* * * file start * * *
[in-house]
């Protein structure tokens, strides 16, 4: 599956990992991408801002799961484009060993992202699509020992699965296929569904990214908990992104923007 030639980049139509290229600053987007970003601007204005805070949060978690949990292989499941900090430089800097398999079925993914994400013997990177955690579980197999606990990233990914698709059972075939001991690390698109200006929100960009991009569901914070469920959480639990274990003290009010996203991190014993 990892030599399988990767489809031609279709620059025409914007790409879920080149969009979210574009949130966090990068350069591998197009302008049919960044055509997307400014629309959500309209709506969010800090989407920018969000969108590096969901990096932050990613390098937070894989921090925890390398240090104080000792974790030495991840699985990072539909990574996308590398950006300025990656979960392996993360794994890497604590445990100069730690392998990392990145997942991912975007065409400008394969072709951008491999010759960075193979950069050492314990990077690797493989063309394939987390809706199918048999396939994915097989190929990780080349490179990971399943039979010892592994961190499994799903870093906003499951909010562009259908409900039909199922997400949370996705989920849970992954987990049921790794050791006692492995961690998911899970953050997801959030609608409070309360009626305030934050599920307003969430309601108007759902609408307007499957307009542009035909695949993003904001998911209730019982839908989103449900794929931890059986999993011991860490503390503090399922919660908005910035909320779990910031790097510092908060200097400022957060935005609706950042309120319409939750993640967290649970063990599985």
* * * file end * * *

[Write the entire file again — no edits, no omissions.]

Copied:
[in-house]
């Protein structure tokens, strides 16, 4: 599956990992991408801002799961484009060993992202699509020992699965296929569904990214908990992104923007 030639980049139509290229600053987007970003601007204005805070949060978690949990292989499941900090430089800097398999079925993914994400013997990177955690579980197999606990990233990914698709059972075939001991690390698109200006929100960009991009569901914070469920959480639990274990003290009010996203991190014993 990892030599399988990767489809031609279709620059025409914007790409879920080149969009979210574009949130966090990068350069591998197009302008049919960044055509997307400014629309959500309209709506969010800090989407920018969000969108590096969901990096932050990613390098937070894989921090925890390398240090104080000792974790030495991840699985990072539909990574996308590398950006300025990656979960392996993360794994890497604590445990100069730690392998990392990145997942991912975007065409400008394969072709951008491999010759960075193979950069050492314990990077690797493989063309394939987390809706199918048999396939994915097989190929990780080349490179990971399943039979010892592994961190499994799903870093906003499951909010562009259908409900039909199922997400949370996705989920849970992954987990049921790794050791006692492995961690998911899970953050997801959030609608409070309360009626305030934050599920307003969430309601108007759902609408307007499957307009542009035909695949993003904001998911209730019982839908989103449900794929931890059986999993011991860490503390503090399922919660908005910035909320779990910031790097510092908060200097400022957060935005609706950042309120319409939750993640967290649970063990599985």